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Water accounts for over half of your body's mass, and new research stresses that even mild dehydration can affect mood, cognition, and energy levels.

An article published in the American Journal of Clinical Nutrition by Professor David Benton and his team at Swansea University’s College of Human and Health Sciences has highlighted the importance for everyone in staying well hydrated.

Previous research within this field has found a loss of upwards of two percent of body mass through water loss leads to noticeable effects on your ability to function properly. This would typically apply to athletes undergoing extended periods of activity, or someone that has gone without fluids for several days. However, this new research has gone one step further, looking at how we may be affected by much lower levels of water loss, which we’d all experience in day-to-day life.

‌Commenting on the study, Benton said: “Roughly 60 percent of our body is made up of water, and this level is continually fluctuating, largely due to water loss through urine and sweat. Our research found that when losing only 0.6 percent of our body mass, there were noticeable effects on an individual’s memory, attention and mood.”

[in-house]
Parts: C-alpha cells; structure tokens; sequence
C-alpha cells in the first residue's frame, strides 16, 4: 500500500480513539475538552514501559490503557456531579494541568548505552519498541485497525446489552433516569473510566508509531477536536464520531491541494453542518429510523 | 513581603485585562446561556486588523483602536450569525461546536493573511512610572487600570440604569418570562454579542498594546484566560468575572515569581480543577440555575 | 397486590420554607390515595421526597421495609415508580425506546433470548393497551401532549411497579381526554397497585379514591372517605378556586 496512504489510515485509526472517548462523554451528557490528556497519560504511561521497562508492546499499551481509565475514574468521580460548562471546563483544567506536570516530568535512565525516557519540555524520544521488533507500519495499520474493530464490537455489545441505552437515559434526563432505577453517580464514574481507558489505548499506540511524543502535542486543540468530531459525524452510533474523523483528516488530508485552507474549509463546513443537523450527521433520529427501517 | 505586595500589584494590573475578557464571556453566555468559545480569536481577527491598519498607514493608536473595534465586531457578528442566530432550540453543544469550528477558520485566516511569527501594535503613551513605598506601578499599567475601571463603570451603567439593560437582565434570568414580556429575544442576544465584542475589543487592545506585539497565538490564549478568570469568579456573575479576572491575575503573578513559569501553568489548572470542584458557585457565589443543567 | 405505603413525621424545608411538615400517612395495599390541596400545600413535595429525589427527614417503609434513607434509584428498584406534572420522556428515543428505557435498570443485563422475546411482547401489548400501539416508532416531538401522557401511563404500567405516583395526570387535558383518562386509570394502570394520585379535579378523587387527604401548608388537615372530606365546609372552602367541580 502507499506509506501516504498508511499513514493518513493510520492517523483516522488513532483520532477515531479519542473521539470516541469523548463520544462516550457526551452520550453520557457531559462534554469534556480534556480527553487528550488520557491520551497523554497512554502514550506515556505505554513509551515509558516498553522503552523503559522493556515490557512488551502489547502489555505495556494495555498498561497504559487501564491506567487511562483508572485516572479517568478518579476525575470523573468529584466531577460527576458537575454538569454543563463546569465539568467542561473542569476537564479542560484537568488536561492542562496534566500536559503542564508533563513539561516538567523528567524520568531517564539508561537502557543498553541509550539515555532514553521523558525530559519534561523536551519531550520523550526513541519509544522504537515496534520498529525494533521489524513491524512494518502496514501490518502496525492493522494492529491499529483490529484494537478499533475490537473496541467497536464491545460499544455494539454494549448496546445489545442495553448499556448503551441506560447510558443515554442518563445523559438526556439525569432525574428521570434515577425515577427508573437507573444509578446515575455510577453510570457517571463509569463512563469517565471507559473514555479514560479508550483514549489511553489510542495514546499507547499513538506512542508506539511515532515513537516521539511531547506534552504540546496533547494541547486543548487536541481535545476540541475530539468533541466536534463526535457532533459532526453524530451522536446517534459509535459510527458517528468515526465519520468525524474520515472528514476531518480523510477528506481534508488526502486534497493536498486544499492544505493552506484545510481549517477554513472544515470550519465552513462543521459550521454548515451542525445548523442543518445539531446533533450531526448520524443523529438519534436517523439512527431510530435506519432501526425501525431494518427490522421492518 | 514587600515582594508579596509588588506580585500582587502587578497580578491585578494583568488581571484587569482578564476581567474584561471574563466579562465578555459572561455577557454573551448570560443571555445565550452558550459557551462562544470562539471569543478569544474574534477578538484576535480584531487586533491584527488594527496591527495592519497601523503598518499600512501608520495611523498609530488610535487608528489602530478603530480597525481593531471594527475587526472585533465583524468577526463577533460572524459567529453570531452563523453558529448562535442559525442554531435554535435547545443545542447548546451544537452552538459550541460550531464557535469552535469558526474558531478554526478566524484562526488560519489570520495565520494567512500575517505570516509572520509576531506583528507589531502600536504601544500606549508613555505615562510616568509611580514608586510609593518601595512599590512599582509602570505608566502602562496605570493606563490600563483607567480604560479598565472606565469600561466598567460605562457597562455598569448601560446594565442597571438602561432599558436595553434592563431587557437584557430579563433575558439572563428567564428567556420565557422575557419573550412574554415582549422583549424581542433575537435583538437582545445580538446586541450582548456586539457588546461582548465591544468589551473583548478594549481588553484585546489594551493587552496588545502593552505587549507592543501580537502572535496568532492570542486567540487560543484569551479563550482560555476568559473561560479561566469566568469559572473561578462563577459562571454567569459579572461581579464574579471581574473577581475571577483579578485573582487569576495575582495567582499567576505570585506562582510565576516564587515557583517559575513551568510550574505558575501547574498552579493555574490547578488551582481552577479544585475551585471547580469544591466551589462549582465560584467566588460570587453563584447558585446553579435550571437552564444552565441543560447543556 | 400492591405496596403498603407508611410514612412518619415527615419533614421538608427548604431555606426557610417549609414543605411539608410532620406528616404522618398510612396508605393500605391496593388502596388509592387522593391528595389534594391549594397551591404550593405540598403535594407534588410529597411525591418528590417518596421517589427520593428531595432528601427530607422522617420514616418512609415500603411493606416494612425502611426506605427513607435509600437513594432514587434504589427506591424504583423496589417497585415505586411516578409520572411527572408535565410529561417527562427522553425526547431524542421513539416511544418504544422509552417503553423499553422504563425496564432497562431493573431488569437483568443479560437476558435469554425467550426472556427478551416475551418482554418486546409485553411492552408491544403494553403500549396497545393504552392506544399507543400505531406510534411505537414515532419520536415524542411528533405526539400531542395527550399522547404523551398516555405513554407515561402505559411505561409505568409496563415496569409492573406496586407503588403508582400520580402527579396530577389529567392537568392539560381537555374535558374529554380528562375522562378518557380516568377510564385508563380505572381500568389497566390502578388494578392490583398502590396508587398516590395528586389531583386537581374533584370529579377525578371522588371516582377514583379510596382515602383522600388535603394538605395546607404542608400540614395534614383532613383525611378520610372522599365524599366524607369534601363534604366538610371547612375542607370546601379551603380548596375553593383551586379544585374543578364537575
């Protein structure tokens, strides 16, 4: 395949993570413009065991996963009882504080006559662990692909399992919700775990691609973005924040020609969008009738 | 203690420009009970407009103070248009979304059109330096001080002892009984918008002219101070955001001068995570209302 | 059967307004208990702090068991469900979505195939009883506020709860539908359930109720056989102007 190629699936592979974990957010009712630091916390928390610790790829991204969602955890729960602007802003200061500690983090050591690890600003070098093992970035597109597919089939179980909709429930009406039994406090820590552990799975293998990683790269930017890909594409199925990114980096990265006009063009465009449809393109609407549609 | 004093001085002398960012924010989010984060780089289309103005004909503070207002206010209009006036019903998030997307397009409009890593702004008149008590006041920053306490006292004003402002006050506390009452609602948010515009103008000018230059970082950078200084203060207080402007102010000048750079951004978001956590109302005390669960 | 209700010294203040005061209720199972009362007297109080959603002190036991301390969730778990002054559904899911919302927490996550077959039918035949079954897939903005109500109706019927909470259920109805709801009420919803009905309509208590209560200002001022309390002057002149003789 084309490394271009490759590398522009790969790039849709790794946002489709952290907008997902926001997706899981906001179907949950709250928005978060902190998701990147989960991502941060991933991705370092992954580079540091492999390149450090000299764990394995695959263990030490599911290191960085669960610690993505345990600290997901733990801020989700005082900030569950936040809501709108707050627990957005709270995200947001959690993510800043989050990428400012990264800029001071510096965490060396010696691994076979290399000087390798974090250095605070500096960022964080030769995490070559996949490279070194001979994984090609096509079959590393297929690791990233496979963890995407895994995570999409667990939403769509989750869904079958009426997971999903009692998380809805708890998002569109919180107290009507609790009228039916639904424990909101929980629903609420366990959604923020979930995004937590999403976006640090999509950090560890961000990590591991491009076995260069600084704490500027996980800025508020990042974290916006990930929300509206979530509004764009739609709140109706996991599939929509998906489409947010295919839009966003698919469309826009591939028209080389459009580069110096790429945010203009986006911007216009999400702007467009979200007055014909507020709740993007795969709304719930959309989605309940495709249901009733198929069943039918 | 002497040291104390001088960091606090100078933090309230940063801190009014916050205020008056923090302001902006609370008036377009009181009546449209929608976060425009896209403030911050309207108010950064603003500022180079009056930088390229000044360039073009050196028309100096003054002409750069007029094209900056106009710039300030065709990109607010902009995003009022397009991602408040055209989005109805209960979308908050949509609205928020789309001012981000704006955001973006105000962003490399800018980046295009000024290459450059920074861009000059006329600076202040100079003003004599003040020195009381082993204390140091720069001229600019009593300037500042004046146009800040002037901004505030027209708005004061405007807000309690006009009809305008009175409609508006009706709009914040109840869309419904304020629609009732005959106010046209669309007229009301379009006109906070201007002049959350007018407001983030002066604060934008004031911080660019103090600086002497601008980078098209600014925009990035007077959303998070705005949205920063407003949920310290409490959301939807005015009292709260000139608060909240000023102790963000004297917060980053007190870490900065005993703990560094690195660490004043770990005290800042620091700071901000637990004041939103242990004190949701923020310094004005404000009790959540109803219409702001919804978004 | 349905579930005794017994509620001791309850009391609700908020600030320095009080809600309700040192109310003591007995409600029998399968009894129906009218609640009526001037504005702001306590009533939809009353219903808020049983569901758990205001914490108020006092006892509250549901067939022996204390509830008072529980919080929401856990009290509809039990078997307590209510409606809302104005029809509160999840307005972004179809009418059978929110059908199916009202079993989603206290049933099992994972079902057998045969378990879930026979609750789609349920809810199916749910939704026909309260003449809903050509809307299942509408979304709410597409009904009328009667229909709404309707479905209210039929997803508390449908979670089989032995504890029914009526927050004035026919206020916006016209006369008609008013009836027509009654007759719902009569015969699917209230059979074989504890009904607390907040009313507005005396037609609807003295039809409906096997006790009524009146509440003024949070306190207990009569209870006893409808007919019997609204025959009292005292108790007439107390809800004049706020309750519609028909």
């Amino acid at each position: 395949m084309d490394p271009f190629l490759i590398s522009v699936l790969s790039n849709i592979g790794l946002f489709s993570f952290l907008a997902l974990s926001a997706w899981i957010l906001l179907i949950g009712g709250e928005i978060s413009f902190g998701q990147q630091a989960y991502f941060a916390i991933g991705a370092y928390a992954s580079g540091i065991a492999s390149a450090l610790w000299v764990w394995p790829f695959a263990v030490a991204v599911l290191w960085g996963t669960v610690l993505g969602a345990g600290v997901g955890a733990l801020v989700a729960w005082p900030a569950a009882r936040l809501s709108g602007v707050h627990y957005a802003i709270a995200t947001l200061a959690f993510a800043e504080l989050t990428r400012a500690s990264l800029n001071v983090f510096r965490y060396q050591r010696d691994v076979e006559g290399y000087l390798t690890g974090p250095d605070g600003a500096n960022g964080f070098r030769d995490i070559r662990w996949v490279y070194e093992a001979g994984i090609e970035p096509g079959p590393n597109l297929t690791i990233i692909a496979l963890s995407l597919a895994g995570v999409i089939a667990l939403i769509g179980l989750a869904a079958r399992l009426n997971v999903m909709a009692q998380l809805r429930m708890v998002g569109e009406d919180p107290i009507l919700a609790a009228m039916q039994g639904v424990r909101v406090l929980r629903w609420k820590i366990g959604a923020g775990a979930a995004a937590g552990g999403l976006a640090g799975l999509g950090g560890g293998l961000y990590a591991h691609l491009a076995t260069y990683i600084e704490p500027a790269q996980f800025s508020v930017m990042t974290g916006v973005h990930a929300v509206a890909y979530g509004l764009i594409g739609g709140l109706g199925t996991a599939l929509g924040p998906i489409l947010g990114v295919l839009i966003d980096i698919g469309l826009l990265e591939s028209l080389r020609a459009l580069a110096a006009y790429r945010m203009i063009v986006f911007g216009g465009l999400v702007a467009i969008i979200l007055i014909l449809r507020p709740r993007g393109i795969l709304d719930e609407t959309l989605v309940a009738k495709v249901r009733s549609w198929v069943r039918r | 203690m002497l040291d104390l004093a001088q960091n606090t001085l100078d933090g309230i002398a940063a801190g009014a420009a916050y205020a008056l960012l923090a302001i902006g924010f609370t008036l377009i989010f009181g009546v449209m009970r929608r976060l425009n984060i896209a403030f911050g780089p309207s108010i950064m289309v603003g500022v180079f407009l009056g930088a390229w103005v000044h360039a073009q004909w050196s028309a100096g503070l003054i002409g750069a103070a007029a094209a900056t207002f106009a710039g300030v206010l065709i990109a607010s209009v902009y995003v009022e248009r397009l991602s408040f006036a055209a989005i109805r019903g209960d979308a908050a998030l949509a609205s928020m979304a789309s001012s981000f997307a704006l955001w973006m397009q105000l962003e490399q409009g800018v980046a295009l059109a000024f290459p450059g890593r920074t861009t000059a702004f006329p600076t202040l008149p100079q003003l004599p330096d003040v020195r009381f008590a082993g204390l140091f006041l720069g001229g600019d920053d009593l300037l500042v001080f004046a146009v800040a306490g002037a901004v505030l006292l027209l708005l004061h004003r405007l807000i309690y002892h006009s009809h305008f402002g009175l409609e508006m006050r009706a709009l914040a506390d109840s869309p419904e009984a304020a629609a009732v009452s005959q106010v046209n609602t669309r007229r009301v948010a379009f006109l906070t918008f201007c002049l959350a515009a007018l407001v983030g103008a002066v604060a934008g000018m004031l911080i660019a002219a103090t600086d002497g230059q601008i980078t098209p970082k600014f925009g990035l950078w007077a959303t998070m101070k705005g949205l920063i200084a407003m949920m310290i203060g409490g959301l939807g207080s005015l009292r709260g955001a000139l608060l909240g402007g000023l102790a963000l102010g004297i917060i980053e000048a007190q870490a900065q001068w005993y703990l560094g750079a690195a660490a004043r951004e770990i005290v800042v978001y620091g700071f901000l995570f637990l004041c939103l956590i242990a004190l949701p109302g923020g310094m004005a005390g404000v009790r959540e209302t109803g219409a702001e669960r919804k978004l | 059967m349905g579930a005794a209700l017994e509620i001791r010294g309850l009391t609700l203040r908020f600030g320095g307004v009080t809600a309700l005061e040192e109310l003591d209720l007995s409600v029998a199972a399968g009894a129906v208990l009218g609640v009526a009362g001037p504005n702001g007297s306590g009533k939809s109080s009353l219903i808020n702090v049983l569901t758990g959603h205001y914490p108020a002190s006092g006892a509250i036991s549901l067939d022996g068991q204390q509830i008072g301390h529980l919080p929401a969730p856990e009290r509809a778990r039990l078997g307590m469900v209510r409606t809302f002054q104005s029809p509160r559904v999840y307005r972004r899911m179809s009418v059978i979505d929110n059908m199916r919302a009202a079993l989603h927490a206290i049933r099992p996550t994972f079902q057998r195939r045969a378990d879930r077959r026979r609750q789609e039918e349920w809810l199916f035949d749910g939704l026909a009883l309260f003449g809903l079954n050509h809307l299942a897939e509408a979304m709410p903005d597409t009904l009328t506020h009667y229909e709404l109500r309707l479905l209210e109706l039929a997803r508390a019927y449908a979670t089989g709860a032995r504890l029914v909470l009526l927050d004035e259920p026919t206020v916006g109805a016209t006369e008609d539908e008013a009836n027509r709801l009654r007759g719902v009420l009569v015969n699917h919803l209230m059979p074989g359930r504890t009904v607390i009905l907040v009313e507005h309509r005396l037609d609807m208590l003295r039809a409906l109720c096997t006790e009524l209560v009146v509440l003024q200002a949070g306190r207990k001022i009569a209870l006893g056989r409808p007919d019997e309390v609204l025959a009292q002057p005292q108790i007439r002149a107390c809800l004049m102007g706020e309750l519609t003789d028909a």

The study tested participants' memory and mood before and after sitting in a room heated to 30°C for four hours, and found a direct correlation between the change in a subject’s hydration level, and how well they performed in memory and mood tests. The study, which picked up body mass levels accurate to within 5g, found participants became less happy and felt that tasks presented to them would be harder to achieve, as their water levels reduced.

‌“This is particularly important for children, who may be reliant on others to fetch them a drink," adds Benton. "They lose water quicker than adults, as they’ve a higher surface area relevant to their size and tend to perspire more through regular activity."